The effects of temperature on the relationships among the rates of pyruvate carboxylation, O2 uptake (J(o)), oxidative phosphorylation (J(p)), and the free energy of ATP hydrolysis (G(p)) were studied in liver mitochondria isolated from 250-g female rats. Pyruvate carboxylation was evaluated at 37, 40, and 43°C. In disrupted mitochondria, pyruvate carboxylase maximal reaction velocity increased from 37 to 43°C with an apparent Q10 of 2.25. A reduction in ATP/ADP ratio decreased enzyme activity at all three temperatures. In contrast, in intact mitochondria, increasing temperature failed to increase pyruvate carboxylation (malate + citrate accumulation) but did result in increased J(o) and decreased extramitochondrial G(p). J(p) was studied in respiring mitochondria at 37 and 43°C at various fractions of state 3 respiration, elicited with a glucose + hexokinase ADP-regenerating system. The relationship between J(o) and G(p) was similar at both temperatures. However, hyperthermia (43°C) reduced the J(p)/J(o) ratio, resulting in lower G(p) for a given J(p). Fluorescent measurements of membrane phospholipid polarization revealed a transition in membrane order between 40 and 43°C, a finding consistent with increased membrane proton conductance. It is concluded that hyperthermia augments nonspecific proton leaking across the inner mitochondrial membrane, and the resultant degraded energy state offsets temperature stimulation of pyruvate carboxylase. As a consequence, at high temperatures approaching 43°C, the pyruvate carboxylation rate of intact liver mitochondria may fail to exhibit a Q10 effect.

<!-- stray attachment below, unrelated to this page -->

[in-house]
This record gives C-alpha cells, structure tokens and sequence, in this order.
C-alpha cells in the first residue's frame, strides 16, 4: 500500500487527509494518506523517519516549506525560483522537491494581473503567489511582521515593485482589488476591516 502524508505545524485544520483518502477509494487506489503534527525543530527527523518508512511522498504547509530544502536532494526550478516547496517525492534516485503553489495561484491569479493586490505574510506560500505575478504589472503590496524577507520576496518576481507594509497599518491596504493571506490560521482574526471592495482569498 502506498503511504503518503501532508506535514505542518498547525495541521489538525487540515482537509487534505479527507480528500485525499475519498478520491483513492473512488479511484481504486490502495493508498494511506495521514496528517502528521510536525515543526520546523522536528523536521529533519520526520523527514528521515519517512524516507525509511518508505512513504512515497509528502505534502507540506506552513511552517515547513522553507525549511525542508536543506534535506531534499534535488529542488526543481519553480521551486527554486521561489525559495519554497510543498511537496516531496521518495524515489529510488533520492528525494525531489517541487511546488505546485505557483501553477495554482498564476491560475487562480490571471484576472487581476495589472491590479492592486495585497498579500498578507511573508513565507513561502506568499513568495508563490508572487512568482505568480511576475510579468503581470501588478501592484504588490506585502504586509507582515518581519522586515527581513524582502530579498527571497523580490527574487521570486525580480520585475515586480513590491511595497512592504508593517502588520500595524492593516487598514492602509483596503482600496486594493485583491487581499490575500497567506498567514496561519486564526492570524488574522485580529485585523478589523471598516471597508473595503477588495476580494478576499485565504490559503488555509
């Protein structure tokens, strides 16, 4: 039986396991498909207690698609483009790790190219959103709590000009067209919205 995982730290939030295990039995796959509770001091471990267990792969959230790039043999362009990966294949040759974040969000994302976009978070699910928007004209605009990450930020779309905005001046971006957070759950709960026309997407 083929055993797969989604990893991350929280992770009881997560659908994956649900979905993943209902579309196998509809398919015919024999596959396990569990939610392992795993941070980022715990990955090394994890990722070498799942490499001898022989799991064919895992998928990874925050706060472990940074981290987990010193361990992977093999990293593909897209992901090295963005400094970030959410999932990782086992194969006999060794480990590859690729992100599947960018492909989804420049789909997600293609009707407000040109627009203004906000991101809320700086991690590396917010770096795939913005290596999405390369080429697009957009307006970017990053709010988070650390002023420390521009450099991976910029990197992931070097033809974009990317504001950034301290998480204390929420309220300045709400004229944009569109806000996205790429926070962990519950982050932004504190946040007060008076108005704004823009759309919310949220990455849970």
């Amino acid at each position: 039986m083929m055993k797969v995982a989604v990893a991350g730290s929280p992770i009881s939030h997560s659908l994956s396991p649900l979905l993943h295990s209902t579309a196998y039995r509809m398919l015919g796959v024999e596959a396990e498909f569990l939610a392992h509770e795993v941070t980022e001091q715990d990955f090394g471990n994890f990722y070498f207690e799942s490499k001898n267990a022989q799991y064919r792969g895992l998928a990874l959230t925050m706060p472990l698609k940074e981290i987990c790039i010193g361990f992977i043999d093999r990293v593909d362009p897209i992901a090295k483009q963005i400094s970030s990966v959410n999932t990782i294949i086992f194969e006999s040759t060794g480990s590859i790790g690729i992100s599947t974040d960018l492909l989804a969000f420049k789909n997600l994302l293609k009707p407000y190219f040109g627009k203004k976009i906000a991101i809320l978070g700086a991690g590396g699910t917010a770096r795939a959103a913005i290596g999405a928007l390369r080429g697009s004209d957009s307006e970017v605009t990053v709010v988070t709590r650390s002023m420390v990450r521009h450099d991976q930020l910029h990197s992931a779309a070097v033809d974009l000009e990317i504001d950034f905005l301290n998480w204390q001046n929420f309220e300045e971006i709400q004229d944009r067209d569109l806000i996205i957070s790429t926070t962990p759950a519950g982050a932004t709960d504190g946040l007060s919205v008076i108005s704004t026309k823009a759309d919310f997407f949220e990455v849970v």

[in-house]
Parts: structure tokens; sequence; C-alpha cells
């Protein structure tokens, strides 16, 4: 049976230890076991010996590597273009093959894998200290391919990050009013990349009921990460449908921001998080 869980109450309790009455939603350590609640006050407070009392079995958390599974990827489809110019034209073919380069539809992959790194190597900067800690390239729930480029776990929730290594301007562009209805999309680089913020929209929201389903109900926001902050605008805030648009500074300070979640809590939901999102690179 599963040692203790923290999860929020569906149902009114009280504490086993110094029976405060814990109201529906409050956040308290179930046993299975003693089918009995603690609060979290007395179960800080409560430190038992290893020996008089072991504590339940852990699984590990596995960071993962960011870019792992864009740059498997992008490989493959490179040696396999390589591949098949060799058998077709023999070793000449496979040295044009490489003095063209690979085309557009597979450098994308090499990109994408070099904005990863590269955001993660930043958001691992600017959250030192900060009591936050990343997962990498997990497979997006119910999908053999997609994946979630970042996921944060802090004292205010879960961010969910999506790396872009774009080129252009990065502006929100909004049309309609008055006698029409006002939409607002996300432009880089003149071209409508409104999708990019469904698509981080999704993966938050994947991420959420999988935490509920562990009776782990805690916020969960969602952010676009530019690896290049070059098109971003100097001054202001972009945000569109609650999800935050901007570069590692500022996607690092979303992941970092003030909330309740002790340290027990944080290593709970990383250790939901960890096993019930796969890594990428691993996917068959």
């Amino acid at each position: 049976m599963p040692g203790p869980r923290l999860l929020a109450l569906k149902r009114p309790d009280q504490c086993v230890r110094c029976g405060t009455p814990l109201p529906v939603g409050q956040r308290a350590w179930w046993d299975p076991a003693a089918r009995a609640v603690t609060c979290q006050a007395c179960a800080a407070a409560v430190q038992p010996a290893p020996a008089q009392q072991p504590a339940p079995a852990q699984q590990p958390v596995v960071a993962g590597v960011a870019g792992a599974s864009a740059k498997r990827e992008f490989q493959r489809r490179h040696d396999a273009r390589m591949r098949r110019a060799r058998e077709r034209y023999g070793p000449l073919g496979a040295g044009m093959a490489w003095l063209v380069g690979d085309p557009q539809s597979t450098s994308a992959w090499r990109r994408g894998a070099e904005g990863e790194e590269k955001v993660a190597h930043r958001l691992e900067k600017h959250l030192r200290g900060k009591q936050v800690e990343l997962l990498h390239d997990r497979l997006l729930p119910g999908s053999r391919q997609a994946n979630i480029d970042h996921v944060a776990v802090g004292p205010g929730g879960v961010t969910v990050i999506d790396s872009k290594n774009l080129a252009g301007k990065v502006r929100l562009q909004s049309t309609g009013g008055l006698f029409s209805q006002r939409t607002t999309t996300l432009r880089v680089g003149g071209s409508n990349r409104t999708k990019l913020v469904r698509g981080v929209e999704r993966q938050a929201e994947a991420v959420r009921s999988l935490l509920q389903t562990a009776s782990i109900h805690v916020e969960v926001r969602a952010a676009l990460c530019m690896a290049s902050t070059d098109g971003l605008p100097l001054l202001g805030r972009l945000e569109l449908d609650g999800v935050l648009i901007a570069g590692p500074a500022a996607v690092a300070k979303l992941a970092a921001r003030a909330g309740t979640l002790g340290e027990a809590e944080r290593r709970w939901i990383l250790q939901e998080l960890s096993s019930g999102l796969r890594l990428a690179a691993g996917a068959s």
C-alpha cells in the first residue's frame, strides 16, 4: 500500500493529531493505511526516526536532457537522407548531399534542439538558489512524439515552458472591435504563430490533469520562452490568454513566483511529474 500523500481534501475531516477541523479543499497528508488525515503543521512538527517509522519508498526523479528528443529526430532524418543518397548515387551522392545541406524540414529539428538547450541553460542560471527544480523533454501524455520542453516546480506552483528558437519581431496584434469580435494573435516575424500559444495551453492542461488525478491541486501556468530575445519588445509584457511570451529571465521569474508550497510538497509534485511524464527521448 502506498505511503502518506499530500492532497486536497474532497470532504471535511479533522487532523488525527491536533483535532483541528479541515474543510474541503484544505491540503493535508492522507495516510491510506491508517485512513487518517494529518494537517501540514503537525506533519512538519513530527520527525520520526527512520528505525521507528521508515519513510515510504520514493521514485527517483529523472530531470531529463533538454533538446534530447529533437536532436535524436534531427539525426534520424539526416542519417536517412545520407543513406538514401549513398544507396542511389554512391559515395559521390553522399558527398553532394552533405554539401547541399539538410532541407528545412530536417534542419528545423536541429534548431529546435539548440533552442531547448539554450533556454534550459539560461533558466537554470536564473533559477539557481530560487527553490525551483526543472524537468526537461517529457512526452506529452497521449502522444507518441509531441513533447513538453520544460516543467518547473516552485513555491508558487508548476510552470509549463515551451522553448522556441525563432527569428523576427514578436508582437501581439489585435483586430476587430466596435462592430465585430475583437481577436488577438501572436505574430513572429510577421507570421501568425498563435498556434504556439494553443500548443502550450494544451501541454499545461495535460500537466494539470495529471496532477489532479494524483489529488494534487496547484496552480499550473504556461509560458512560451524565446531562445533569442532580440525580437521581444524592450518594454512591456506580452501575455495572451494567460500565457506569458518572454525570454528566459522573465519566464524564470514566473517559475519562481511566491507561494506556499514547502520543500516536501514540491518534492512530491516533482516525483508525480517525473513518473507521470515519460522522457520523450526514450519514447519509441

|Original language||English (US)|
|Journal||American Journal of Physiology - Regulatory Integrative and Comparative Physiology|
|Issue number||5 47-5|
|Publication status||Published - 2000|
- Glucose homeostasis
ASJC Scopus subject areas
- Physiology (medical)